Water Liars is a band name that also recalls, at least to lovers of language, the late Mississippi author Barry Hannah, who wrote a short story by that name in the 1970s. When a couple of musicians began collaborating, and it proved fruitful, the men decided they needed a name for their collaboration.
And there is an Arkansas connection to the story.
Opening act: Kevin Kerby
9 p.m. today, White Water Tavern, West Seventh and Thayer streets, Little Rock
Justin Kinkel-Schuster, who grew up in Greenwood, was living in St. Louis and playing in a band named Theodore when he met musician Andrew Bryant, a Mississippian. Bryant introduced Kinkel-Schuster to Hannah's work, including the story "Water Liars." Another literary influence on Kinkel-Schuster was Frank Stanford, a poet born in Mississippi who lived the majority of his 29 years in Arkansas, before committing suicide in Fayetteville in 1978.
With visions of Hannah's and Stanford's works as muses, Kinkel-Schuster was destined to transcend what passed for rock 'n' roll music in his surroundings.
"It was the usual thing with Theodore," Kinkel-Schuster recalls. "We did a lot of touring, made two or three albums, and it was kind of a way to figure out what not to do while trying to stay alive for a while in the music business."
Growing up in Greenwood was a challenge for an aspiring young musician.
"It was before the Internet, and we had country, classic rock and pop on the radio," he says. "There were magazines and some stuff on MTV. It was a mix, and I was trying to track down the mysterious stuff, especially punk rock and bands like Black Flag and Minor Threat. For a 15-year-old kid, I was always preoccupied with digging up information.
"I would go to the library in Fort Smith, where they had back issues of Rolling Stone and they had some Internet eventually. I had gotten my first guitar and could look up tablature on that."
Bryant, who grew up in Oxford, Miss., is known for his solo album, Galilee, which in 2009 was named the No. 2 "Memphis Music Album" by the Commercial Appeal.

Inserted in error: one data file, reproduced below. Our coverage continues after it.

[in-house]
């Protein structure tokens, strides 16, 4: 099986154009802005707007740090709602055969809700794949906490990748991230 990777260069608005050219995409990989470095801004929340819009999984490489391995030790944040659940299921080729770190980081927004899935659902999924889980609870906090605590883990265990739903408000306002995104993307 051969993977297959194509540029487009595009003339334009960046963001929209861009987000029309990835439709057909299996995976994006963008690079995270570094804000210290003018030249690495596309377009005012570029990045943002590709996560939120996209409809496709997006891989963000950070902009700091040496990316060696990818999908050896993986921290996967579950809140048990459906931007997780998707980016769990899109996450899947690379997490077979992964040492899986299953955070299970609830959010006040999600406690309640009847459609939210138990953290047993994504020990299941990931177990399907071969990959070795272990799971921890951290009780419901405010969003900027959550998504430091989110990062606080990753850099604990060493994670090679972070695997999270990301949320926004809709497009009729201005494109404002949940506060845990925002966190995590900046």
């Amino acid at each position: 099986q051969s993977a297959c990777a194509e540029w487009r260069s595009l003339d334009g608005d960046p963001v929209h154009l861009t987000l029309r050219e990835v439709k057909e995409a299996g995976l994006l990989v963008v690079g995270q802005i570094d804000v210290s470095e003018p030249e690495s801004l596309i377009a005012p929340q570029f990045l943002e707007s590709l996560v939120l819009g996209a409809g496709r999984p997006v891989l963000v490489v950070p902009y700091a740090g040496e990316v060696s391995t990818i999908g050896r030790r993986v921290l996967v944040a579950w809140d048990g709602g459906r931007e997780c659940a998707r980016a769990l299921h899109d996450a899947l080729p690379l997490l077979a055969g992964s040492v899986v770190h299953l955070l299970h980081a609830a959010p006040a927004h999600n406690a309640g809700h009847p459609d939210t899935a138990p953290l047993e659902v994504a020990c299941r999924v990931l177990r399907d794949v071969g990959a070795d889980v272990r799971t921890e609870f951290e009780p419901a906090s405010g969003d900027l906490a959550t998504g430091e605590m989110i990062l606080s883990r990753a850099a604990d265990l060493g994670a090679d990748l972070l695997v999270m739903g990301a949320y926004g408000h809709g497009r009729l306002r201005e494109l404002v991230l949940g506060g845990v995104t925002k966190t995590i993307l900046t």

The musical chemistry between the two -- Kinkel-Schuster writing and singing and Bryant drumming and singing harmony -- began in 2011 and has resulted in a trio of albums. Phantom Limb came first, in 2012, followed by Wyoming in 2013 and a self-titled album in 2014. A fourth collection is in the works.
Kinkel-Schuster and Bryant tour with a bassist, and while their recordings are acoustic and gentle, the live shows feature Kinkel-Schuster on electric guitar. The songs are almost totally his compositions, although he does admit to the occasional cover.
"Every once in a while we do a cover tune," he says, "and it tends to be Jason Molina's 'Just Be Simple.'" (Molina, who had been in the bands Songs: Ohia and Magnolia Electric Co., died of an alcoholism-related illness in 2013 at age 39.)
As a musician in a band that's still striving to become a household name, Kinkel-Schuster has mixed feelings about whether to pursue headlining status or open shows for better-known bands.
"If you open for a big band, like Drive-By Truckers, which we enjoyed the hell out of, you're guaranteed to play for a lot of folks," he says. "But sometimes those are folks who don't particularly care to hear you, so maybe it's more fun to play for the 20, or 30, or 50 people who come to see you when it's just your show. For the sake of longevity, we're just trying to keep it on an even keel -- sort of a balance between the conveniences and the indignities.
"And then there are the times when we play shows for like a class in a school, like a time in Lawrence, Kan., where the teacher was really into music and got his students involved with our record beforehand. That was one of the more interesting interviews we ever did."
Weekend on 07/30/2015
Print Headline: Southern guys 'swim' music scene as Water Liars